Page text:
Ready, Set, Research!
In the middle of fall semester 2013, freshman Lauren Vallez couldn’t have engineered a more serendipitous encounter. While standing in line at the campus convenience store, she discovered herself, unwittingly, in the middle of a light-hearted debate between engineering professor John Abraham and one of his students. The student was attempting, and failing, to make his case for missing one of Abraham’s classes. Abraham turned to Vallez and asked if she would let the student off the hook. She responded mercifully, so Abraham acquitted his pleading pupil. He then turned his line of questioning to her.
“He asked me what year I was and what I wanted to do with my life,” she recalled. His latter, weightier question flummoxed her at first, so he clarified himself with a series of queries – Did she enjoy writing? Did she love the sciences? Did she feel the need to help improve humanity? Did she want to travel the world? Together, they were his soft pitch that she consider an engineering major. Though he knew nothing of Vallez, he couldn’t have posed his questions to a more veritable prospect.
“When I was younger I wasn’t the type to play with Barbies,” Vallez said. “I would play with LEGOs and set up trains. In high school I didn’t have much exposure to engineering, but I took an architecture class because it involved creating things, which I really enjoy, so I think the seed has always been there whether I knew it or not.”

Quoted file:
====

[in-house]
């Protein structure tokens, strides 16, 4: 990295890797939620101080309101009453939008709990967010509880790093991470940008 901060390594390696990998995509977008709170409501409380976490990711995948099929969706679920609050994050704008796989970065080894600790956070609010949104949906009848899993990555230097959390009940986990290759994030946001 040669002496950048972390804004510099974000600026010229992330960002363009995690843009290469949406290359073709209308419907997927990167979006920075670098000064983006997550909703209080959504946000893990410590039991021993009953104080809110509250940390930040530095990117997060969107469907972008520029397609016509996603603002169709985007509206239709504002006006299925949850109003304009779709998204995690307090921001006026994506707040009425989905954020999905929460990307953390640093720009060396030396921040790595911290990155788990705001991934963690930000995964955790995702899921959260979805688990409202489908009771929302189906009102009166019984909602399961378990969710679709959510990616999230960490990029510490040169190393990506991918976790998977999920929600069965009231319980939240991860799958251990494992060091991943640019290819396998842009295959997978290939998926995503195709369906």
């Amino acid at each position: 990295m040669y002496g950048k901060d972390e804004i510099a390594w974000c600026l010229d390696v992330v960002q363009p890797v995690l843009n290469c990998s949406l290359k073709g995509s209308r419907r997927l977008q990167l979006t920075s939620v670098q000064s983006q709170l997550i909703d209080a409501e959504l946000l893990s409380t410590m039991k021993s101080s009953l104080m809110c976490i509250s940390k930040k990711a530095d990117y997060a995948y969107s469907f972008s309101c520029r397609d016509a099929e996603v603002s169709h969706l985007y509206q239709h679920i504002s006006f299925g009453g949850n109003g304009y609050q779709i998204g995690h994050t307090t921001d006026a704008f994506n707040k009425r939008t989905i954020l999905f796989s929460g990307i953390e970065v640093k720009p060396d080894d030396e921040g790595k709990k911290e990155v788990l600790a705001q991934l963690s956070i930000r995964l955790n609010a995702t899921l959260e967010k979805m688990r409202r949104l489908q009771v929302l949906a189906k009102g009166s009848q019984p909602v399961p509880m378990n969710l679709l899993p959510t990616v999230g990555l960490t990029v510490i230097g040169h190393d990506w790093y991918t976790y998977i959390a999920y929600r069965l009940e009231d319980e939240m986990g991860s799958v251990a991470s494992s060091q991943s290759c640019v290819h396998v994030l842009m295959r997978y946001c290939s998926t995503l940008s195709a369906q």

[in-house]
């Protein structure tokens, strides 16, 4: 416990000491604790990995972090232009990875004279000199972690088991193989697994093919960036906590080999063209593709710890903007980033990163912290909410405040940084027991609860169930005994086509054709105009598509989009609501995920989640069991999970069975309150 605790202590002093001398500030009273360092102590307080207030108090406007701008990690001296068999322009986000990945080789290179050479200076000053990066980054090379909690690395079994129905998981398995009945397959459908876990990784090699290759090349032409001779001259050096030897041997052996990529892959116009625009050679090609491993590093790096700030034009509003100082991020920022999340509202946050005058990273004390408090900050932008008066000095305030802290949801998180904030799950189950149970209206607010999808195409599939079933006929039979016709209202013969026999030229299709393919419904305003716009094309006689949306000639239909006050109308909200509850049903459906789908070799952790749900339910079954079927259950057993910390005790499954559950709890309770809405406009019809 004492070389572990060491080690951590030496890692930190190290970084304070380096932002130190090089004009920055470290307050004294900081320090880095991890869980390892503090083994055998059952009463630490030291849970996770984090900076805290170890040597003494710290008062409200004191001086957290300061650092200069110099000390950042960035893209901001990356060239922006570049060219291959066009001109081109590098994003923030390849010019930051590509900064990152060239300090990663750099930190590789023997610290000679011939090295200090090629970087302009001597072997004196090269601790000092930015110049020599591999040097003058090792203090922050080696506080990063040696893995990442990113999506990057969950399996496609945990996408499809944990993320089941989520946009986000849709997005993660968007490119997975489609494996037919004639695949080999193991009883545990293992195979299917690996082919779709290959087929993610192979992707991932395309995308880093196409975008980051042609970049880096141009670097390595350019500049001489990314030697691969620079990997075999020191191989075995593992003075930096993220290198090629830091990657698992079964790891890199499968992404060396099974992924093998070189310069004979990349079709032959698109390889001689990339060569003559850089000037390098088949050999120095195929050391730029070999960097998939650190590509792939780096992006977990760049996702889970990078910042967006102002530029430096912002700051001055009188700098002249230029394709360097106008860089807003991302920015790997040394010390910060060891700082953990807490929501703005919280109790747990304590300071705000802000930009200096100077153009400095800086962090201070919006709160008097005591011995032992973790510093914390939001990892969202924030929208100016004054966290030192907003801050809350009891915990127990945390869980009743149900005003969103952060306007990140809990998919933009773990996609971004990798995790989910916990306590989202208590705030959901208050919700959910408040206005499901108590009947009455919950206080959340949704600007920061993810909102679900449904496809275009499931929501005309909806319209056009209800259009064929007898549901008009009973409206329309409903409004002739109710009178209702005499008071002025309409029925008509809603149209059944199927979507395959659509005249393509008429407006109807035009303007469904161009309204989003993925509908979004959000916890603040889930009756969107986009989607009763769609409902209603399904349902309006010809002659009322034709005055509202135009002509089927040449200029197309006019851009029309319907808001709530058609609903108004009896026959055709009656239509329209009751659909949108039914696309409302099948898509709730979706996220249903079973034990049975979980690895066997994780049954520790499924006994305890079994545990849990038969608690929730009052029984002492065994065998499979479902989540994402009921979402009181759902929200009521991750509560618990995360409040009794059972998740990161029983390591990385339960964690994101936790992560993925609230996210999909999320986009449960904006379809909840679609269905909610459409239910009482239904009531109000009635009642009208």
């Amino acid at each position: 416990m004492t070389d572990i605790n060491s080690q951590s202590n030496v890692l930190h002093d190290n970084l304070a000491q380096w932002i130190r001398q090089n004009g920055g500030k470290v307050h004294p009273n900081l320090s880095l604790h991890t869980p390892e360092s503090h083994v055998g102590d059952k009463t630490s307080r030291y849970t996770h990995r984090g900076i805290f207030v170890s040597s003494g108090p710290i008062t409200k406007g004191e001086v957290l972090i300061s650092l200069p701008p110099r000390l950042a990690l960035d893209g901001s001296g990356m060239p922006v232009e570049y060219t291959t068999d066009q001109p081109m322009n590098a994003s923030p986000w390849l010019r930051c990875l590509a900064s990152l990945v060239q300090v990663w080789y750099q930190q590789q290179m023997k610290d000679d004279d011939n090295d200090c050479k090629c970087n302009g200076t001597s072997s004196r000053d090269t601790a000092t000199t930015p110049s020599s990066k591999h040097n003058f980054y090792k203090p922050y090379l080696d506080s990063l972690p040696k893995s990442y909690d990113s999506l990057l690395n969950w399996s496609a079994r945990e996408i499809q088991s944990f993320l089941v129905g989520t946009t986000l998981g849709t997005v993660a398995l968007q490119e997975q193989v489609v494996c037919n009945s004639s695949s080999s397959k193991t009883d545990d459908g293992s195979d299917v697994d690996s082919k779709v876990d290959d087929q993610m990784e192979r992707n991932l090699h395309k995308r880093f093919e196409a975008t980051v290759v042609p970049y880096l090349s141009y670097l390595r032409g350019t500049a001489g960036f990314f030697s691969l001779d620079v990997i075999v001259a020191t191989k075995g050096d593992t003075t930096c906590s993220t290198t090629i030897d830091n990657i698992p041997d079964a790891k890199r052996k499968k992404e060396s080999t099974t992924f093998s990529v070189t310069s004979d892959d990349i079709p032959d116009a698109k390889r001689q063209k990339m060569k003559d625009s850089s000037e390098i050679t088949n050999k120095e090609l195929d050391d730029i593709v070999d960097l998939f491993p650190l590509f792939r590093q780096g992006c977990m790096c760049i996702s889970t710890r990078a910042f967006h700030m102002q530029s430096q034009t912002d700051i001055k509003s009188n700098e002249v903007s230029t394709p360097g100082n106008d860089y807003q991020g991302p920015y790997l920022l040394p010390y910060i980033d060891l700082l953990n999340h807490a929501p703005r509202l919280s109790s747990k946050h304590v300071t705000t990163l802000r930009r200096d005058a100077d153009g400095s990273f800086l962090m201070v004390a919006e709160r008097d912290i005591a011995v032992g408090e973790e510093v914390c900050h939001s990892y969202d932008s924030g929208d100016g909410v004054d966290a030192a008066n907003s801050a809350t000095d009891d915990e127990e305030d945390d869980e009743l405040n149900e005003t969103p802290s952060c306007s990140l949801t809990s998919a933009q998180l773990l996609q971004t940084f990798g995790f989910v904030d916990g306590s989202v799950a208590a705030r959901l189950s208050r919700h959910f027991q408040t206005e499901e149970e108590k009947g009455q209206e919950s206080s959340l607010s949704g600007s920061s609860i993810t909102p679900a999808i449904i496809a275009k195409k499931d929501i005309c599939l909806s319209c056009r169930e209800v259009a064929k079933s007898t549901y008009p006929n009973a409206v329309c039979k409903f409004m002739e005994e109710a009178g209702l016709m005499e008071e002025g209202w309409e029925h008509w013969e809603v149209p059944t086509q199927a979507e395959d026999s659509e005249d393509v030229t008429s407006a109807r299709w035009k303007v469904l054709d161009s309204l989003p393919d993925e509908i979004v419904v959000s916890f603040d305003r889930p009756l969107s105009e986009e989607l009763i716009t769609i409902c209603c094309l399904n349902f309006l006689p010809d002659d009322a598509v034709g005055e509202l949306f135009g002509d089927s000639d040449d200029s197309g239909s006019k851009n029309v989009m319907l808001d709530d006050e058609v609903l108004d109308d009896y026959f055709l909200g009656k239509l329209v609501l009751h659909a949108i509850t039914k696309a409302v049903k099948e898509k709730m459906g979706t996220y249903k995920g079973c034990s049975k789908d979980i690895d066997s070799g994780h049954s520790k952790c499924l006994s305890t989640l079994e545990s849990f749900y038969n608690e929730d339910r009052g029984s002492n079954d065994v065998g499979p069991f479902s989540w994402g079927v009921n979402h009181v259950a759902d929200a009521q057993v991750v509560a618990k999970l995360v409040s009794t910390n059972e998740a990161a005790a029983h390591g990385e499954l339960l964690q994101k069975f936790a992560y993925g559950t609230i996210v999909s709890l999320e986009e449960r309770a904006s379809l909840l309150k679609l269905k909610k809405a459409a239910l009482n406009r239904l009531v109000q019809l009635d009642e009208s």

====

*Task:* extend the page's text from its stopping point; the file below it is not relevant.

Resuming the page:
A CHAIN REACTION OF RESEARCH POSSIBILITIES
Vallez had no idea that this random chat would ignite a chain reaction of research opportunities, or that she’d unwittingly jumped into a current that would carry her closer to answering questions many freshmen pose to themselves: What do I want to major in? What kind of work is important to me?
Soon after their conversation, Abraham had an idea. He’d promised the Guardian, a daily British national newspaper, an article on smart energy sources in the developing world, specifically East Africa. Knowing Vallez had decided to travel to Uganda for her first January Term, he asked her to interview Benon Twineobusingye, senior human resource manager in the Office of the President of Uganda for the article. Vallez enthusiastically accepted, and by spring semester she was officially – as quoted in the March 2014 Guardian article, for which she is credited as co-writer with Abraham – a “freshman student of engineering.”
Working on the story was a momentous first taste of engineering for Vallez. She also was bitten by the travel bug.
That summer she traveled to France and Italy to study sustainable energy resources with St. Thomas engineering professors Greg Mowry and John Wentz. “This helped me realize my love for sustainable energy resources and the strong desire I have to continue learning more on this topic,” Vallez said.
By fall of her sophomore year, not only was she a mechanical engineering major, she’d also signed on as a teaching assistant for an engineering course.
In her short time at St. Thomas, Vallez has published six research papers in five journals – two as lead author. Her research has been diverse.
She and St. Thomas mechanical engineering graduate student Helen Sun worked on modeling the compliance of healthy and non-healthy arteries in ANSYS, an engineering computer physics solver, for Cardiovascular Systems Inc.
“We also found how much surrounding tissue is necessary to be included in the model for the most accurate results,” Vallez said. “We made this model to measure the change in compliance depending on the change in plaque inside the artery.”